Listen UpJanuary 26th, 2012 | Category: Designers on Design
Listening. It is something that we all do from time to time. Some folks are better at it than others. I’ve been reading lately about how social networking platforms should be used to listen to customers and learn from what they are saying. Social networking gurus are encouraging us to “engage” our customers in conversation. I’ve been making an effort to listen and engage in conversations about decorative glass the past few weeks. Trust me, it takes time and effort to stop talking and to start listening.
When I listen, I hear plenty of decorative glass companies and fabricators talk about their decorative glass on all the social media platforms. They work hard at talking about successful projects and their latest new products. Overall, it’s mostly a game of show-and-tell. There’s nothing wrong with talking, but it’s a one-sided conversation.
When I listen I am hearing that decorative glass is not a subject that professional designers and homeowners discuss among themselves. You won’t hear one designer say to another “Ooh, don’t you just love that Master Carre pattern glass?” Why not? They talk about other materials that way. Is it because they already know the fine details about decorative glass? Is it because they have had a bad experience and now consider it taboo subject matter? Or perhaps, they don’t really understand what decorative glass is and don’t want to look uninformed. All of these possibilities just make me want to ask them, why?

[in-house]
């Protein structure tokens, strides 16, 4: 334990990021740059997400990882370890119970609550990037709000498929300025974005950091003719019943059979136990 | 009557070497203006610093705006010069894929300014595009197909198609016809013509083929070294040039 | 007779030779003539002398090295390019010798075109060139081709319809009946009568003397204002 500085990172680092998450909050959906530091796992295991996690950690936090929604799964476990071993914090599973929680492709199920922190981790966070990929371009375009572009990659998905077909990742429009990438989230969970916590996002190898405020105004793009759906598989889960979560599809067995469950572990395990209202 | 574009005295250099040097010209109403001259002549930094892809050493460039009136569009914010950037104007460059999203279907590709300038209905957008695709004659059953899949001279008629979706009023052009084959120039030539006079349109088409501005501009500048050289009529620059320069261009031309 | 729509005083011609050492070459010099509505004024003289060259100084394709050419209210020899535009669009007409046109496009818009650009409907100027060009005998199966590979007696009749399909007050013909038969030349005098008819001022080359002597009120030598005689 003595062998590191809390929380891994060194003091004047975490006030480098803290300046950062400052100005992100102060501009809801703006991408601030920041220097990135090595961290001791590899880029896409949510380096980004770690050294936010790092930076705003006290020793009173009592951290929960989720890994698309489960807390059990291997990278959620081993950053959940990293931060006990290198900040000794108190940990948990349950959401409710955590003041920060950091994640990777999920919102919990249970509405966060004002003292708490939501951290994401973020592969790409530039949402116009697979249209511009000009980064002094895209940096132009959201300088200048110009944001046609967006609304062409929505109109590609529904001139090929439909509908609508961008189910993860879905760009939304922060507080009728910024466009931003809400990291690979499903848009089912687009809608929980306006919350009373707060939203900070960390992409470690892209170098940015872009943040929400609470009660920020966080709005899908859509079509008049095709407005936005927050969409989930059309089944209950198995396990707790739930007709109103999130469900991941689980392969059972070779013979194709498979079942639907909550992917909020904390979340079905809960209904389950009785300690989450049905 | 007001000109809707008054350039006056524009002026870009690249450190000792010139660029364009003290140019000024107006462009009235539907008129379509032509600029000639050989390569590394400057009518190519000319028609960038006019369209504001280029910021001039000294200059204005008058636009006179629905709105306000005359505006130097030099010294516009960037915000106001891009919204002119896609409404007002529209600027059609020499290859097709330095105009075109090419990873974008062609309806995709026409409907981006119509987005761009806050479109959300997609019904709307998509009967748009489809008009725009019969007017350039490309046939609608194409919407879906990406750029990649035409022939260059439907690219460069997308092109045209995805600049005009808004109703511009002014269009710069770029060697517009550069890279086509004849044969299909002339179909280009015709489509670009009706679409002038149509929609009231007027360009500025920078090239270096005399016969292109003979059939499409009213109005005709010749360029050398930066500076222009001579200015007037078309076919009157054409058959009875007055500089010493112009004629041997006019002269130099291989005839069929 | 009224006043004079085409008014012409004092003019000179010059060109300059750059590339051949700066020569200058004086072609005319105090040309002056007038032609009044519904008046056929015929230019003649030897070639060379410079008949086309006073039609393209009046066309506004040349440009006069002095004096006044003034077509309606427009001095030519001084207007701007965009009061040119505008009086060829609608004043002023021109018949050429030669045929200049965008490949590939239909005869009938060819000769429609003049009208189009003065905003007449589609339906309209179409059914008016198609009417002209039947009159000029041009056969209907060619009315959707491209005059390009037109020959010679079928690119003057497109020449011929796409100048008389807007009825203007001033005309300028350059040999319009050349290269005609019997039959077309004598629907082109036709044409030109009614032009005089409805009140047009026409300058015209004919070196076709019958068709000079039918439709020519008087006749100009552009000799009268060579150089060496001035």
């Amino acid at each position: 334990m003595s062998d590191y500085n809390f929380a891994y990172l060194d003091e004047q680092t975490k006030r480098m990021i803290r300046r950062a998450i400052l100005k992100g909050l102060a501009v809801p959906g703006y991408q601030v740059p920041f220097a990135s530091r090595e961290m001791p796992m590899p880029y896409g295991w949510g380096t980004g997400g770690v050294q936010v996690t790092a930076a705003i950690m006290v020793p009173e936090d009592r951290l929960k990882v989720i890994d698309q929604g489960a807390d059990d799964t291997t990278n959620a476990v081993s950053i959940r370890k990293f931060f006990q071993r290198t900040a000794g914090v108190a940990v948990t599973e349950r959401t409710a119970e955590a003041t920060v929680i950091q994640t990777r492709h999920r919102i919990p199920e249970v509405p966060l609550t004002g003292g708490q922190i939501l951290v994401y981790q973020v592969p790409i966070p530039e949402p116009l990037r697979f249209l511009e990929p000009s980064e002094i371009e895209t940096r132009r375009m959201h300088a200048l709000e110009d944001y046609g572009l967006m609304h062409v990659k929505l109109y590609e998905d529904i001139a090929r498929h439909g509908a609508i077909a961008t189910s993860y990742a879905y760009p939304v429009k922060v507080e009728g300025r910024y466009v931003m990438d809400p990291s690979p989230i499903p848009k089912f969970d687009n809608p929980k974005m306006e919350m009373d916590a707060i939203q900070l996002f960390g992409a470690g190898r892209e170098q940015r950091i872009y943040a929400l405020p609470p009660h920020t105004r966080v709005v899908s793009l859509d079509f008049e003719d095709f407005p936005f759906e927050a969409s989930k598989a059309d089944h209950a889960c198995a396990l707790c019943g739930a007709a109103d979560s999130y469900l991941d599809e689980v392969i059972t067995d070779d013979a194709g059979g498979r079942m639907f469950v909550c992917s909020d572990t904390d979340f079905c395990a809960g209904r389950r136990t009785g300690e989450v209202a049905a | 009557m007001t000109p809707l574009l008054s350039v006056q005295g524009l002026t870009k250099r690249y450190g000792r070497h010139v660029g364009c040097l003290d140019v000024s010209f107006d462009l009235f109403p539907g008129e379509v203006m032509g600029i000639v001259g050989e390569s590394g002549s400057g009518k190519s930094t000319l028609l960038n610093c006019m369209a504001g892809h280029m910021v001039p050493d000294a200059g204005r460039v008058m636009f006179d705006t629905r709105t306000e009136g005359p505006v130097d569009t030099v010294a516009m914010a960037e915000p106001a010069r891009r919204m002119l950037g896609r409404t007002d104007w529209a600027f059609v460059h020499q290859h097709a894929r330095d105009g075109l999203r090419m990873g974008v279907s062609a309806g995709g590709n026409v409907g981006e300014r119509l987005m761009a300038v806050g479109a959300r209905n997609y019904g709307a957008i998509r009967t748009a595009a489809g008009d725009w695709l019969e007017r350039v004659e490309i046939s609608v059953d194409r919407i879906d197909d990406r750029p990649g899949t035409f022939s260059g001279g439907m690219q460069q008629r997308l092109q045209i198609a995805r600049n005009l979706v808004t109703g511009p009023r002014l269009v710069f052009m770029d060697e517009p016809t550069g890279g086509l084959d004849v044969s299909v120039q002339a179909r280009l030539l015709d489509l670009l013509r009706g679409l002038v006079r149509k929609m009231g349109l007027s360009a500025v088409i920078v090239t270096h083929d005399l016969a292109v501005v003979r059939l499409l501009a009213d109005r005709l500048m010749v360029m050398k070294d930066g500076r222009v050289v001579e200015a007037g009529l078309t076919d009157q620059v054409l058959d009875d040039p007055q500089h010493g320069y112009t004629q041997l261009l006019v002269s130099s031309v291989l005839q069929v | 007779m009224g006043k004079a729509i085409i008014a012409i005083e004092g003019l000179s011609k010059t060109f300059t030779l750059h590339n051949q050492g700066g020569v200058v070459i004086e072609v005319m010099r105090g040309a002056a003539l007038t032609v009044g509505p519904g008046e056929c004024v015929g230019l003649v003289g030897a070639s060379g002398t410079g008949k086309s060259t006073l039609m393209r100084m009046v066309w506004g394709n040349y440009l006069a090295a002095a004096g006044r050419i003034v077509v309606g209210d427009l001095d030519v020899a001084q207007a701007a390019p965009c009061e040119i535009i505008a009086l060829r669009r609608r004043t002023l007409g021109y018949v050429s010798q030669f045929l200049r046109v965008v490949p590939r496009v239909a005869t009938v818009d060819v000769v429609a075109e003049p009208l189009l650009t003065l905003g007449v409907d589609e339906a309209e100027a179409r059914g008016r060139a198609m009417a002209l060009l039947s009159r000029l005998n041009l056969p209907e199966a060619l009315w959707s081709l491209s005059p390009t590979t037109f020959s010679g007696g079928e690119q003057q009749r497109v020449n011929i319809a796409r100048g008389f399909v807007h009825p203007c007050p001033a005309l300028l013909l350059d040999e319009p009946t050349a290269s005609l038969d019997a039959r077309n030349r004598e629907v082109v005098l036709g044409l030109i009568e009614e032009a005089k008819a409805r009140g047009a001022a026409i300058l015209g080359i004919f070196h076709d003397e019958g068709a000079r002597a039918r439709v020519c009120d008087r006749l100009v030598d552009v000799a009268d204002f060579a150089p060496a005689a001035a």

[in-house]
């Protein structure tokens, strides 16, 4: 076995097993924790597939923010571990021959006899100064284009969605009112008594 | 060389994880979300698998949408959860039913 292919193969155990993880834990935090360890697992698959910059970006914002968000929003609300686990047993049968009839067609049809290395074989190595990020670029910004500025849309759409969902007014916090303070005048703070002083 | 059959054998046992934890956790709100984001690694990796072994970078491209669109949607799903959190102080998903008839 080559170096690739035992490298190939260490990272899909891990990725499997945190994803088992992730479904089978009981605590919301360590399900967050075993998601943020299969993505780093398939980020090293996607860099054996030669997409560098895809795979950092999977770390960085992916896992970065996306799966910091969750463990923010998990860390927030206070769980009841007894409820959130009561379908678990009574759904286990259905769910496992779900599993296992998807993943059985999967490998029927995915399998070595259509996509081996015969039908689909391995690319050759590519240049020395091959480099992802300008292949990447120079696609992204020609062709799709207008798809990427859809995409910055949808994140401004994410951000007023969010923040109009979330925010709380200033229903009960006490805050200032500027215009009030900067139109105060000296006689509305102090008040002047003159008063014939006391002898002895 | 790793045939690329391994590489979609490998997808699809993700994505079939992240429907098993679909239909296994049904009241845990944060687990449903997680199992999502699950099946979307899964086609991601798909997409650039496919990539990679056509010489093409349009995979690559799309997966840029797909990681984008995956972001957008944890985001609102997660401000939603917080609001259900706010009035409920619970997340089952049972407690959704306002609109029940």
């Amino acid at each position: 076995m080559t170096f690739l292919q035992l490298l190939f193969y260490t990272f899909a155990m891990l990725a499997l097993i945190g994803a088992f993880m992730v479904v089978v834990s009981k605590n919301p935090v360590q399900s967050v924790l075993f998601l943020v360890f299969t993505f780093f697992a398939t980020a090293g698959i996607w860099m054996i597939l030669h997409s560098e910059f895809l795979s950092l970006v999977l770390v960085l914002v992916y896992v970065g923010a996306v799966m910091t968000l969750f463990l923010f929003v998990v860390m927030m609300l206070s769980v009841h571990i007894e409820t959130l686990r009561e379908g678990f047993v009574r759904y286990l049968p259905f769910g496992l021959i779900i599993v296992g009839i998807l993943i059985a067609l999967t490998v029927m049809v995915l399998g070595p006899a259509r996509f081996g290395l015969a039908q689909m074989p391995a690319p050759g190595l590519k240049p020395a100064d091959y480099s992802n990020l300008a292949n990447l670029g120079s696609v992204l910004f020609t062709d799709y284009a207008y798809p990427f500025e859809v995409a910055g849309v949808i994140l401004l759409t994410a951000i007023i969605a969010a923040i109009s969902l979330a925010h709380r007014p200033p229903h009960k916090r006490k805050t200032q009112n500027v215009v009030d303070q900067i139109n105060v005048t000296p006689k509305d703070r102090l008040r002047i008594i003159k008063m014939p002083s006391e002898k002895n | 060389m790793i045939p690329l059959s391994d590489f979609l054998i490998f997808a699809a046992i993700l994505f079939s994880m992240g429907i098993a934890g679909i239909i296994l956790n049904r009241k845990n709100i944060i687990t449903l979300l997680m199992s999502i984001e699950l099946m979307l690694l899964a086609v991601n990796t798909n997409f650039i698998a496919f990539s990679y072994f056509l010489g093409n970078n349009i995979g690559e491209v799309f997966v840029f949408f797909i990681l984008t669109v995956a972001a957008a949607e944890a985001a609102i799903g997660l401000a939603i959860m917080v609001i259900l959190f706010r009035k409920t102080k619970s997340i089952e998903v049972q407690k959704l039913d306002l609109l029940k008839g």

So, I’ve started asking questions and listening. Here’s an example. During a weekly interior designer Twitter chat I asked a group of interior designers “what is the best way for a sales rep to get their foot in the door?” I listened and they told me that “food.” is the magic key to entry and oh, by the way, call them first! By asking and listening, I’ve learned that cutting the food allowance from the sales budget will make it more difficult to add new customers and that cold calling may not be the best approach. That information did not come from the sales or marketing department. It came straight from the source, your next new customer.
It is important to share your successes. It’s only natural to want to talk about them. It’s OK to do that, but talking about how successful our last project was or how great our new product is, isn’t going to get us into a designers conversation. Learning to listen and engage will get us there.